Lost Egypt: Photography and the Early Documentation of Egyptian Monuments
by The Epigraphic Survey, Oriental Institute
ithin ten months of the official announcement of the invention of photography in 1839, two Frenchmen, Horace Vernet and Frédéric Goupil-Fesquet, began making daguerreotypes in Egypt. Their image of the harem gate of Mehmet Ali at Alexandria is probably the first photograph made in Egypt, and caused a sensation when exhibited in Paris due to its suggestive subject matter. Thus opened a remarkable chapter in the documentation of the monuments of Egyptian civilization.
View the photographs, reproduced in Volume I of the Lost Egypt portfolios, taken in Egypt between 1880 and 1930.
Early photographic processes were laborious and not at all suited chemically to the climate of Egypt, requiring unusual dexterity and patience; all of them had limitations. Daguerreotypes were positive images on copper plates; publishers issued collections of engravings and aquatints based on them, but the daguerreotypes themselves could not be mass reproduced. As a result of his experience with the daguerreotype in Egypt, for example, one photographically inclined traveler expressed his relief that several of his friends were artists. After 1850, most of the photographers working in Egypt made use of the wet collodion process. Using this method, the photographer spread collodion evenly over one side of a sheet of glass, dipped the glass in silver nitrate in order to coat the surface with photo-sensitive silver salts, hurriedly exposed the wet plate, and developed and then fixed the glass negative, hopefully still wet. To this frenetic and closely paced process, the Egyptian climate often added the horrors of boiling chemicals, pouring sweat, desiccating heat, and blasting sand. The necessary materials required a wagon which the photographer dragged with him everywhere--some of the Egyptians imagined with admiration that Francis Frith's photographic wagon housed his gorgeous wives, whom he jealously and watchfully brought with him on all his photographic excursions. In the 1850s and 1860s, Louis de Clerq used the outmoded calotype process instead of glass plates, perhaps in the interest of traveling light.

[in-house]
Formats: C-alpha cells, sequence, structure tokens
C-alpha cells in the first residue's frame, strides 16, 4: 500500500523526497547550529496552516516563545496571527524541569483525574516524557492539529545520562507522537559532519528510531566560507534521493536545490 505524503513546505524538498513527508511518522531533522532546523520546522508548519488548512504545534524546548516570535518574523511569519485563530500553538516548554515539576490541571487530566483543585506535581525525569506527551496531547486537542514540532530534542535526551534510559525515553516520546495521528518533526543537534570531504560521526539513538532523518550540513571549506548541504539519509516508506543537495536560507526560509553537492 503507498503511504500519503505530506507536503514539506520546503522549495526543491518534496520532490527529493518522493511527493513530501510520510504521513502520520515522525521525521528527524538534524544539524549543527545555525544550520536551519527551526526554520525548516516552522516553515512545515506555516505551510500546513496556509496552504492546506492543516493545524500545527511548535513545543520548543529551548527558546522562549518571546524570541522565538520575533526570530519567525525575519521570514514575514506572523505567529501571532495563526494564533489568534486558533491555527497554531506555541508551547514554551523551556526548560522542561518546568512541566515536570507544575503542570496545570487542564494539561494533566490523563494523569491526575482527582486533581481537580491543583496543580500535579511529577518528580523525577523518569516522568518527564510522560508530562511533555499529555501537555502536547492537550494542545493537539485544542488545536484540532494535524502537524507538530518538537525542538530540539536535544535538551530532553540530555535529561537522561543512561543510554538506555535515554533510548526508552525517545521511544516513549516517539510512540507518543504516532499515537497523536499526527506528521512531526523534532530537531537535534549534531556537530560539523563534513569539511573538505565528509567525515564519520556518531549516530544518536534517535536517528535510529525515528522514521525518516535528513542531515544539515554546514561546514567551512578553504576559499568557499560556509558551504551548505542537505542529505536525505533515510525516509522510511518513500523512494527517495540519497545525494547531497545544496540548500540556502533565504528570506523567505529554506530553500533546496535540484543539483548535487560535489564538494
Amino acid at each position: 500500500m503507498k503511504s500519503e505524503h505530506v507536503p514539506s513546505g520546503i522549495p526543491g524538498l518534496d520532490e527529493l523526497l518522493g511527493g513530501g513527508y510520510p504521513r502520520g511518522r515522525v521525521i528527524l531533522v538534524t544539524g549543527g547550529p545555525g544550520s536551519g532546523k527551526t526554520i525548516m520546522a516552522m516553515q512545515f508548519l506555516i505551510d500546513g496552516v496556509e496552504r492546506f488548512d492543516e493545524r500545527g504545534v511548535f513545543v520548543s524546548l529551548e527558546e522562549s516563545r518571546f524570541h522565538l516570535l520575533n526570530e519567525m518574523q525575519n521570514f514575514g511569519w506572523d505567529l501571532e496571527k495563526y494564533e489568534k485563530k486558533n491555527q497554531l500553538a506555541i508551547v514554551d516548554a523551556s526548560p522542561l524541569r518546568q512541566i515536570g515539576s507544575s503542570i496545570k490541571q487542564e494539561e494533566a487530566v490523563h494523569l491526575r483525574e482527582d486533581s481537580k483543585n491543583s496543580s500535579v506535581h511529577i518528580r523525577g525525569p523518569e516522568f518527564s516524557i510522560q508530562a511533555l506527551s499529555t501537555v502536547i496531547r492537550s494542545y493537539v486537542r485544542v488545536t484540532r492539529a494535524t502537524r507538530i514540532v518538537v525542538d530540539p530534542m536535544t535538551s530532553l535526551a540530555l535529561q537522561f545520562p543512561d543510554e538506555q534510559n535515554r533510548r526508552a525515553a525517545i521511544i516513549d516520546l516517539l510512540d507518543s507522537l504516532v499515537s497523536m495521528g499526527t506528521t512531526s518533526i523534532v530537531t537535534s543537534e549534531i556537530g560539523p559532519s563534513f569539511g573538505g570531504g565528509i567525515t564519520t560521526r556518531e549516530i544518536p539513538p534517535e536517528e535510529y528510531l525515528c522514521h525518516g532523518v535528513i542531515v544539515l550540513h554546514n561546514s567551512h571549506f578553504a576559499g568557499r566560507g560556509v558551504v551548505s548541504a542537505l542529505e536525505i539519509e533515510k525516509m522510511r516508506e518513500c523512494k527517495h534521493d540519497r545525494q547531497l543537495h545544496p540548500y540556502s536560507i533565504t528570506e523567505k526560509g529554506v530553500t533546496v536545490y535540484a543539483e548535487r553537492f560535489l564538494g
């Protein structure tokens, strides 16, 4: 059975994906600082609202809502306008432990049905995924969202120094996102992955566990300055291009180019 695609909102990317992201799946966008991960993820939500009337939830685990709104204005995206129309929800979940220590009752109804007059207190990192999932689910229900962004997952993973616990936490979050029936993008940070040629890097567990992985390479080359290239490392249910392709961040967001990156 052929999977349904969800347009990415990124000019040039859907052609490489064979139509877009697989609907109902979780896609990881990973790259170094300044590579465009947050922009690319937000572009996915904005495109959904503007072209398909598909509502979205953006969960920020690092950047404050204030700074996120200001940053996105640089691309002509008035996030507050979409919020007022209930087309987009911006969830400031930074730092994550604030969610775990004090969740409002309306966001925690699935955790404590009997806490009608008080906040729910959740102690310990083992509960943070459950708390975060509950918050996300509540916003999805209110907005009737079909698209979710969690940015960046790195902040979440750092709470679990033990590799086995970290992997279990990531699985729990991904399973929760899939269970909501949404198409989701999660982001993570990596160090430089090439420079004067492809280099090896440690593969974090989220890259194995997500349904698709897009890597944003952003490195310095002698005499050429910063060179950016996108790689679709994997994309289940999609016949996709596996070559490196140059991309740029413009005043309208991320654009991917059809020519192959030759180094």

Photography was further revolutionized by the introduction of more accessible and more portable materials. Dry gelatin-coated glass plates entered the market after 1880, eliminating the need for a photographic wagon trade. At the turn of the century, roll film and hand-held cameras made every traveler his (or her) own photographer, at which point touristic and scientific photography took their separate ways.